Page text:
After 25 years of selecting our speakers the exact same way, we at the Association of Proposal Management Professionals thought it was time to shake things up. For a quarter of a century, we had put out a call for speakers for the APMP Bid & Proposal Con. We then collected topics, had our selection committee choose speakers based on the submitted abstracts, and lined up those speakers to lecture our members for an hour apiece.
Earlier this year, we decided to change. Our staff talked to other associations about what makes their conferences great -- and subsequently decided it was time to turn our speaker process on its head. Inspired by these conversations, we created our own selection process based on crowdsourcing: We tapped into the collective intelligence of our members to gain deeper insights into what they wanted vs. what we thought they needed.
Rather than prepare a schedule full of topics that we deemed interesting, we created a list of their ideal session topics for 2018. We then posted online and invited potential speakers to tell us which of the topics they would choose to speak on and why.
"The new speaker-selection process created a heightened interest in our conference. Twelve weeks out from the conference we were two-thirds of the way to selling out."
Rick Harris, executive director of the Association of Proposal Management Professionals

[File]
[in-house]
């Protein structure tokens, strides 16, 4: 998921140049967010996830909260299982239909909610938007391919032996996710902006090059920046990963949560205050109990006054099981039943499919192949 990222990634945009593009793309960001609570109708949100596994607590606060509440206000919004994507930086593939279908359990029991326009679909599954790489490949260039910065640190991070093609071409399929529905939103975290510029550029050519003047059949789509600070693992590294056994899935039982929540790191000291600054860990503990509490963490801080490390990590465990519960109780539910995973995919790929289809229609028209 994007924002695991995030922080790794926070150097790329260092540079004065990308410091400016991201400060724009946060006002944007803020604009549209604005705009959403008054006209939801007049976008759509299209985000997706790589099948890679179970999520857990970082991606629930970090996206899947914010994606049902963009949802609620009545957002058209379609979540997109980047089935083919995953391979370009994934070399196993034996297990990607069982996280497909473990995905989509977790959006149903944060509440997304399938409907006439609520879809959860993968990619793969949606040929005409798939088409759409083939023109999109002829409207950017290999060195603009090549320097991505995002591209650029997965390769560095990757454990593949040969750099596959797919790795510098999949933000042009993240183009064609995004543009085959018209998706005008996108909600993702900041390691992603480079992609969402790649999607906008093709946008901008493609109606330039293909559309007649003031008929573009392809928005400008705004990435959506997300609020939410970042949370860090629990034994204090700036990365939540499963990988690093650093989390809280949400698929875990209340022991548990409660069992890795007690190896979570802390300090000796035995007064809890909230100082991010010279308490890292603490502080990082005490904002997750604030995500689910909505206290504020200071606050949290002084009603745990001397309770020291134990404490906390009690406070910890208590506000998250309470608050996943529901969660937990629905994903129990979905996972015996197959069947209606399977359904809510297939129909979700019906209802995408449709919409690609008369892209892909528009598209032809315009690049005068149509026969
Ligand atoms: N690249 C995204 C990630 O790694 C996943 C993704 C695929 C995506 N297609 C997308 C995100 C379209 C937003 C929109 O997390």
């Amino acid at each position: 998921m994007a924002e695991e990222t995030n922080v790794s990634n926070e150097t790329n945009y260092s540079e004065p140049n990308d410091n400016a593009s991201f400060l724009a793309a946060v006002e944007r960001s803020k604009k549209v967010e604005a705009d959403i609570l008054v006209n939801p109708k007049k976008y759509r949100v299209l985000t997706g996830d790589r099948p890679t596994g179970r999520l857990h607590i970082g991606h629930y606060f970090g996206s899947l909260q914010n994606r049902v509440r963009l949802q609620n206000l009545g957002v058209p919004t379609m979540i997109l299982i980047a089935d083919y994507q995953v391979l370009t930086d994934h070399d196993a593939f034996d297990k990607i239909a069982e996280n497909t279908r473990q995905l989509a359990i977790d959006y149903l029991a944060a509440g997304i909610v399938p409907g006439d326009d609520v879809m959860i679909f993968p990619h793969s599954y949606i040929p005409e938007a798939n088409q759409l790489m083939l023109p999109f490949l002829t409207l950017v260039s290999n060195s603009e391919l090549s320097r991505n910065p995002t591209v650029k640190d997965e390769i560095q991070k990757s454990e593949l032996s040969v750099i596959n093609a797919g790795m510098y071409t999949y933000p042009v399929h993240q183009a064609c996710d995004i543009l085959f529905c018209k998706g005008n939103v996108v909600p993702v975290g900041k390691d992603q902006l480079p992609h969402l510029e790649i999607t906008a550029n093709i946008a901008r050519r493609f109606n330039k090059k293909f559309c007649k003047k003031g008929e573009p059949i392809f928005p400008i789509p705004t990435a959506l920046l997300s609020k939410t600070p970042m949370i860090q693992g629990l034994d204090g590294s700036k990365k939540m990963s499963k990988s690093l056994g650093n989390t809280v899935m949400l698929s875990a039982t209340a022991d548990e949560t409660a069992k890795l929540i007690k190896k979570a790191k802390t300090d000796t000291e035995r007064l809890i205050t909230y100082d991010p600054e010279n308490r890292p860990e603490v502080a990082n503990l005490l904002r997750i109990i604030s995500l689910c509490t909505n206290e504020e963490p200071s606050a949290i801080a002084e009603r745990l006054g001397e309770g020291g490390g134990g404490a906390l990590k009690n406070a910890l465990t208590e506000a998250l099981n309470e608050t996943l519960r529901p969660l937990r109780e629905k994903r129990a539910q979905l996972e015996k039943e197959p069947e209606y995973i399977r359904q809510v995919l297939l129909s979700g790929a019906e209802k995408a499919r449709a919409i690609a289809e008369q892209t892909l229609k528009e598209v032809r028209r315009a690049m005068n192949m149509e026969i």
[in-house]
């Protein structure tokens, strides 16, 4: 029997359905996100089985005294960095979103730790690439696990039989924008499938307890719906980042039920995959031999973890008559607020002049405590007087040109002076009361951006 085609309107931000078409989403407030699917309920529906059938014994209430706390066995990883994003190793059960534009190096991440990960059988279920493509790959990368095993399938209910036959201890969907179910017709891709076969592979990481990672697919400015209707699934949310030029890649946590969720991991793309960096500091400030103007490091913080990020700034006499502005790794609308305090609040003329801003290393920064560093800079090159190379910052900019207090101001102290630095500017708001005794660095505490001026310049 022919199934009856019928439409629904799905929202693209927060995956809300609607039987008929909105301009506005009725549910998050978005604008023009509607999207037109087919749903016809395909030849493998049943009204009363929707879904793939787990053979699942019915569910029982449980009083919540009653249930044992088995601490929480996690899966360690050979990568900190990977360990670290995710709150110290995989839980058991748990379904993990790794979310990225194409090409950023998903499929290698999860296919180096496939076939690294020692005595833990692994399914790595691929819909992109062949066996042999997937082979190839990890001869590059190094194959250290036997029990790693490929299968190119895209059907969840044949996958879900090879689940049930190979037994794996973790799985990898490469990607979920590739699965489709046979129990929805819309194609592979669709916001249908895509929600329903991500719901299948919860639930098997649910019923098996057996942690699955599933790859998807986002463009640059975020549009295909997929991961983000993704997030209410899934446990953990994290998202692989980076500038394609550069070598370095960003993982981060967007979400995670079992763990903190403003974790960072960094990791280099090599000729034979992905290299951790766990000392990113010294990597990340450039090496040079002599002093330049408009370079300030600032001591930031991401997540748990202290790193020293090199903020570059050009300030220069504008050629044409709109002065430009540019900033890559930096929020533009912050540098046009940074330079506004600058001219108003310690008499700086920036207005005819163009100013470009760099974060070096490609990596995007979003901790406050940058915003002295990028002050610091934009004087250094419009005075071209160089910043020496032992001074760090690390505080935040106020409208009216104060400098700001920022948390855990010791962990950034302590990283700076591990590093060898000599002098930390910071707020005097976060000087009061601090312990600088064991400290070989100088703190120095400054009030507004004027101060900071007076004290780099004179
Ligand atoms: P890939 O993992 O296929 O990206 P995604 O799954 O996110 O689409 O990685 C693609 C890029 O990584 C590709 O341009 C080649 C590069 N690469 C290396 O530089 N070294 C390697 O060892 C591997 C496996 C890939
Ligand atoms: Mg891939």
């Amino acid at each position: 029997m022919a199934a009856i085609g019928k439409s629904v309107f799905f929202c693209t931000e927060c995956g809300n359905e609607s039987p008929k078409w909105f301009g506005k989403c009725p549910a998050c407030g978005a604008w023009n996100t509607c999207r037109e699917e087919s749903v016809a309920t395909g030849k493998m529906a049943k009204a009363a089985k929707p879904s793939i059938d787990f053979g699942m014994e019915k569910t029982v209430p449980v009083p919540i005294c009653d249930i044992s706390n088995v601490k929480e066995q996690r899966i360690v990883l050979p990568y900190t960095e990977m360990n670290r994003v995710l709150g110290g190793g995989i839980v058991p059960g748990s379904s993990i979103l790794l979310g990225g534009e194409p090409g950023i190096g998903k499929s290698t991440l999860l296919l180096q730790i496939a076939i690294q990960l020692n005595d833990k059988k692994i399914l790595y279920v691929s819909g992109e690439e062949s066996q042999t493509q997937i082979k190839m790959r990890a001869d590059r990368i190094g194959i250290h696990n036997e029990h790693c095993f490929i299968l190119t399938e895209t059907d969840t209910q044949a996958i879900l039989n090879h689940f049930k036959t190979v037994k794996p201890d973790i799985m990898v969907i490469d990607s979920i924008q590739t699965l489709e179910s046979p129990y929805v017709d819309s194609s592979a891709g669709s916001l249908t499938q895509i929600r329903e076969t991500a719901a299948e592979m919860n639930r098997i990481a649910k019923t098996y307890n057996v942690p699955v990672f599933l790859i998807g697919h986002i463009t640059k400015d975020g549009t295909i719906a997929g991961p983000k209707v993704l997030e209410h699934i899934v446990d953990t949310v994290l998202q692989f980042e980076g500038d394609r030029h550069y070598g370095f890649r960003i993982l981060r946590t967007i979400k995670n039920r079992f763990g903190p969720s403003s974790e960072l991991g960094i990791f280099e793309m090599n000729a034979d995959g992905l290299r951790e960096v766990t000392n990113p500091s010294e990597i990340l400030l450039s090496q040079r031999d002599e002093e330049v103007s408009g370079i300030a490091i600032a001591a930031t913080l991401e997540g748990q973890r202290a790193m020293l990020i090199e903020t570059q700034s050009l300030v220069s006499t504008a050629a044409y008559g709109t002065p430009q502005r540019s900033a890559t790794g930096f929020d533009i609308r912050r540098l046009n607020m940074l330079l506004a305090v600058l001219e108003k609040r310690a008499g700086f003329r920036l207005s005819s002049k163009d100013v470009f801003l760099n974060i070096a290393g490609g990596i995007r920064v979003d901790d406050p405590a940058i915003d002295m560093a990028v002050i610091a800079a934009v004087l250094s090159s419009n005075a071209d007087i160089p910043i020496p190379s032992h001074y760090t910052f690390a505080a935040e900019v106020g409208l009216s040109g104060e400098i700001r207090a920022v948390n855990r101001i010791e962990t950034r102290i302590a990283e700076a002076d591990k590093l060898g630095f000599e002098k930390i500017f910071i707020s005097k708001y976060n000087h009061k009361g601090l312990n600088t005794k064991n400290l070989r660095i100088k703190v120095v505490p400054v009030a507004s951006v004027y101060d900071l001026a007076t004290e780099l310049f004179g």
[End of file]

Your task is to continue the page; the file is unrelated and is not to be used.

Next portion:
For us, the approach was new, different and very much appreciated. Here are the highlights that made this all work so well:
Hyper-planning. We sketched out a plan and then looked at all the parts to make sure it got us to our end goal: speakers matched to the sessions our members and attendees wanted to see at Bid & Proposal Con.
Straightforward web platform. We posted all sessions online with a brief description, to give speakers a flavor of the session without completely defining it. Potential speakers were invited to choose up to three sessions by clicking on radio buttons next to the session.
Flexibility. We created wild-card or write-in sessions for speakers who still wanted to submit the old way, but we warned them that most of sessions would be selected using the new approach.
Crowdsourcing was wildly popular and yielded several main benefits:
Confirmation of quality sessions. Most sessions had a high number of speaker requests, confirming that people not only wanted to see them, but that speakers also wanted to present them. Conversely, the sessions that got a few (or no) speaker requests were immediately cut.
New speakers. This new, inclusive process brought in more new speakers than ever before. We had more than 50 new speakers apply to be a part of the new sessions and panels. That's a lot of new blood with new ideas and information to share.
Pent-up registration demand. The new speaker-selection process created a heightened interest in our conference. Twelve weeks out from the conference we were two-thirds of the way to selling out, and our room-block obligation was at 75 percent -- both new records for the association.
Members loved the new approach. We heard from our members and our speakers that they were glad we changed our selection process, and many of our chapters will be adopting a similar approach for their local meetings.
We believe that every member has something to share, and by turning to ours to help generate fresh educational content, we turned an old process into a new and exciting one. We're glad we took the chance, and we're looking forward to this year's Bid & Proposal Con in San Diego, May 15 to 18.
Rick Harris is executive director of the Association of Proposal Management Professionals.